As for widows, most Americans enter retirement as married couples. But wives typically outlive their husbands, causing financial pressure when the husband dies. One study cited by Sass indicated widows receive only about 62% of the couple’s prior combined Social Security benefits and only half their prior employer pension benefits (for couples fortunate enough to have pensions). Yet widows (or widowers) generally need about 79% of the couple’s previous income to maintain a similar standard of living.
Retirees don’t have much room to cut back
Retirees are often described as living on a fixed income for a reason, as older Americans typically don’t have many opportunities to augment the flow of money coming in.
Yet expenses often rise. The report cited research indicating 80% of spending by a typical elderly household goes to five basic areas: housing, health care, food, clothing and transportation. That leaves the remaining 20% for entertainment, gifts, cable TV, cell phones and all other disbursements.
These latter areas typically are the first to be cut if income drops or if spending rises on necessities. Stated differently, retirees typically can’t cut spending by more than 20% without facing hardship, Sass wrote. For low-income households, the margin is even slimmer.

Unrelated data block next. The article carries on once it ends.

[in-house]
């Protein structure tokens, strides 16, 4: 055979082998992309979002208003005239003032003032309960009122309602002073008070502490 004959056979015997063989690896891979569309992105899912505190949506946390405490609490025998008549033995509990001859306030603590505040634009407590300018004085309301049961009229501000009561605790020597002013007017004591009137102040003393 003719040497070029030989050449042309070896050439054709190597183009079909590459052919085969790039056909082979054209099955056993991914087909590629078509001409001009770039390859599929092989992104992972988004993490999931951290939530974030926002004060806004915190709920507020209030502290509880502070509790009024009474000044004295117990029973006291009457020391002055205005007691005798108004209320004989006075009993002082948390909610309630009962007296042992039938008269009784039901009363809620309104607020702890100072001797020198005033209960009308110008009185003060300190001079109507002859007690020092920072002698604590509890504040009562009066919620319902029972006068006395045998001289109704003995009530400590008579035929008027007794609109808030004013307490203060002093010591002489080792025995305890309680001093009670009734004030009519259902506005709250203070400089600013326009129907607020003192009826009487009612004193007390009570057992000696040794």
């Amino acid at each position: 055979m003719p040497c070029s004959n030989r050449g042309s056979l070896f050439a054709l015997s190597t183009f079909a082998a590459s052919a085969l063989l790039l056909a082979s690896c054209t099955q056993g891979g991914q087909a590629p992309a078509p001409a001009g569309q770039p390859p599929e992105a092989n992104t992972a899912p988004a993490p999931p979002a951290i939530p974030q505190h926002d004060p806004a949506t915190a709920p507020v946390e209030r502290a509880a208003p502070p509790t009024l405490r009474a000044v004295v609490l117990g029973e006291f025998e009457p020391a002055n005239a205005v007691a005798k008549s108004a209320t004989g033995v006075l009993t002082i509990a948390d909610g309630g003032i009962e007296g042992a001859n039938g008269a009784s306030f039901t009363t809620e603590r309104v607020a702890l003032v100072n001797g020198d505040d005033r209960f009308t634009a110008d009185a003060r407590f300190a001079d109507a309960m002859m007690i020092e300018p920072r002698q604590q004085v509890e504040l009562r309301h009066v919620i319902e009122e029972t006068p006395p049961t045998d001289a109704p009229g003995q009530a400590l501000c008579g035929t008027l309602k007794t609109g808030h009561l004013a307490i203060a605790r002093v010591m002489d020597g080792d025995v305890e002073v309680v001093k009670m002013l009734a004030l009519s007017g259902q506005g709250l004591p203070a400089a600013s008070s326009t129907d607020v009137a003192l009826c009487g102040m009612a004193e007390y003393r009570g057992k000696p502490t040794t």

The 4% rule might not work
Financial advisers commonly cite 4% as the maximum amount that people could withdraw from an investment portfolio each year without seriously dipping into their principal. For example, if you had a $500,000 portfolio, you could withdraw about 4% of that, or $20,000 each year, without eroding the balance much. However, “Many experts now think that a 4% drawdown rate is too high, given rising longevity and potential declines in investment returns,” Sass wrote.
The 4% rule assumes that people are willing to hold about half their portfolios in the stock market, in hopes of generating higher long-term returns, yet many Americans are much more conservative than this and avoid equities. The rule also assumes that withdrawals are made during years when the stock market is rising. When people are forced to pull out cash during bear markets, they risk serious damage to their portfolios, as there will be smaller remaining balances able to recover in any subsequent market rebound.
There are remedies, but they aren’t popular
People nearing retirement can shore up their financial readiness by boosting income and cutting expenses — but neither of those steps are necessarily easy. Specific solutions cited by Sass include: Downsizing into a smaller home to reduce costs, working longer to boost income, buying annuities to secure steady income and even taking out a reverse mortgage (if you own a home) to lock in steady income.
But most of these options are neither popular nor widely practiced.
“While many individuals are already working somewhat longer, retirees rarely annuitize, downsize or take out a reverse mortgage,” he wrote. “Whether the prospect of increased financial fragility leads them to change their behavior remains to be seen.”
Source: USA Today